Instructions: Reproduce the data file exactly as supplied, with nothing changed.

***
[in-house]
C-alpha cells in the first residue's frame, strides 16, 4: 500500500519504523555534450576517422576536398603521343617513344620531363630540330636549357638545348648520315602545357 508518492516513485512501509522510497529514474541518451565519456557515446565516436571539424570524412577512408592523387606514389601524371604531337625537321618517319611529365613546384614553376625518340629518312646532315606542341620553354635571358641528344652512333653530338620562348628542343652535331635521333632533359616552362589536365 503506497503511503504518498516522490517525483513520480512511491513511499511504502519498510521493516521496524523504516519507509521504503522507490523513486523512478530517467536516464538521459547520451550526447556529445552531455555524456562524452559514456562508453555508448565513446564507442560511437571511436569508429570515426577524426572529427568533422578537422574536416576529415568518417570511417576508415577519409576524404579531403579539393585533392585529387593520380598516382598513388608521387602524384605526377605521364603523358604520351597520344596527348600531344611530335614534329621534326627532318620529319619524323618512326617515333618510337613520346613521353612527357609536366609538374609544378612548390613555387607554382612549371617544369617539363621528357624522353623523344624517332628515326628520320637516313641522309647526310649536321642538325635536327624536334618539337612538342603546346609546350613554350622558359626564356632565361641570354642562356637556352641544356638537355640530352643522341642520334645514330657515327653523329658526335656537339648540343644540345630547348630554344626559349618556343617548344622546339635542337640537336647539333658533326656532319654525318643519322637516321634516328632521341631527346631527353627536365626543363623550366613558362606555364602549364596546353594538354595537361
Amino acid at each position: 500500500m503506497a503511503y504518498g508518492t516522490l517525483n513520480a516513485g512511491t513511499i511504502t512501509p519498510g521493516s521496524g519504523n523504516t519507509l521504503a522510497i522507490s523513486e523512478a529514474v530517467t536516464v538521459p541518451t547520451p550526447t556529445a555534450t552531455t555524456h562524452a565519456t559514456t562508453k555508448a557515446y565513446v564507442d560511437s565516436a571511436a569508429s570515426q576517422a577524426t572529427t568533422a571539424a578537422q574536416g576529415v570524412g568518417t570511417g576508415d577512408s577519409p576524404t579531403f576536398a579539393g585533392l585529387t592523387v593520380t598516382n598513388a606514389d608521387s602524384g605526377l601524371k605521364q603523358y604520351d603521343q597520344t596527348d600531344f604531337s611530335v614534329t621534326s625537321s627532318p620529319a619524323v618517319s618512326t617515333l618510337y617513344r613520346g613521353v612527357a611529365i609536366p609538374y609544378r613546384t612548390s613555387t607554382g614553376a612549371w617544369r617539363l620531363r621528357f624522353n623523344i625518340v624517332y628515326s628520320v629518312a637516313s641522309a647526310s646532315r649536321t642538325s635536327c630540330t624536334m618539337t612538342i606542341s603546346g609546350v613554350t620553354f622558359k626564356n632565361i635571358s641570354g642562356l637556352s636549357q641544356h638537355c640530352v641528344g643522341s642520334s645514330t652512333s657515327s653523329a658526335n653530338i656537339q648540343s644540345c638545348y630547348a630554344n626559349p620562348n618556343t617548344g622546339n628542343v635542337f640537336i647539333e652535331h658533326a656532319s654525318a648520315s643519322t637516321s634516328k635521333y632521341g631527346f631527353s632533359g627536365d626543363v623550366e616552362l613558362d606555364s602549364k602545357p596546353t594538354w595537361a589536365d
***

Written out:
[in-house]
C-alpha cells in the first residue's frame, strides 16, 4: 500500500519504523555534450576517422576536398603521343617513344620531363630540330636549357638545348648520315602545357 508518492516513485512501509522510497529514474541518451565519456557515446565516436571539424570524412577512408592523387606514389601524371604531337625537321618517319611529365613546384614553376625518340629518312646532315606542341620553354635571358641528344652512333653530338620562348628542343652535331635521333632533359616552362589536365 503506497503511503504518498516522490517525483513520480512511491513511499511504502519498510521493516521496524523504516519507509521504503522507490523513486523512478530517467536516464538521459547520451550526447556529445552531455555524456562524452559514456562508453555508448565513446564507442560511437571511436569508429570515426577524426572529427568533422578537422574536416576529415568518417570511417576508415577519409576524404579531403579539393585533392585529387593520380598516382598513388608521387602524384605526377605521364603523358604520351597520344596527348600531344611530335614534329621534326627532318620529319619524323618512326617515333618510337613520346613521353612527357609536366609538374609544378612548390613555387607554382612549371617544369617539363621528357624522353623523344624517332628515326628520320637516313641522309647526310649536321642538325635536327624536334618539337612538342603546346609546350613554350622558359626564356632565361641570354642562356637556352641544356638537355640530352643522341642520334645514330657515327653523329658526335656537339648540343644540345630547348630554344626559349618556343617548344622546339635542337640537336647539333658533326656532319654525318643519322637516321634516328632521341631527346631527353627536365626543363623550366613558362606555364602549364596546353594538354595537361
Amino acid at each position: 500500500m503506497a503511503y504518498g508518492t516522490l517525483n513520480a516513485g512511491t513511499i511504502t512501509p519498510g521493516s521496524g519504523n523504516t519507509l521504503a522510497i522507490s523513486e523512478a529514474v530517467t536516464v538521459p541518451t547520451p550526447t556529445a555534450t552531455t555524456h562524452a565519456t559514456t562508453k555508448a557515446y565513446v564507442d560511437s565516436a571511436a569508429s570515426q576517422a577524426t572529427t568533422a571539424a578537422q574536416g576529415v570524412g568518417t570511417g576508415d577512408s577519409p576524404t579531403f576536398a579539393g585533392l585529387t592523387v593520380t598516382n598513388a606514389d608521387s602524384g605526377l601524371k605521364q603523358y604520351d603521343q597520344t596527348d600531344f604531337s611530335v614534329t621534326s625537321s627532318p620529319a619524323v618517319s618512326t617515333l618510337y617513344r613520346g613521353v612527357a611529365i609536366p609538374y609544378r613546384t612548390s613555387t607554382g614553376a612549371w617544369r617539363l620531363r621528357f624522353n623523344i625518340v624517332y628515326s628520320v629518312a637516313s641522309a647526310s646532315r649536321t642538325s635536327c630540330t624536334m618539337t612538342i606542341s603546346g609546350v613554350t620553354f622558359k626564356n632565361i635571358s641570354g642562356l637556352s636549357q641544356h638537355c640530352v641528344g643522341s642520334s645514330t652512333s657515327s653523329a658526335n653530338i656537339q648540343s644540345c638545348y630547348a630554344n626559349p620562348n618556343t617548344g622546339n628542343v635542337f640537336i647539333e652535331h658533326a656532319s654525318a648520315s643519322t637516321s634516328k635521333y632521341g631527346f631527353s632533359g627536365d626543363v623550366e616552362l613558362d606555364s602549364k602545357p596546353t594538354w595537361a589536365d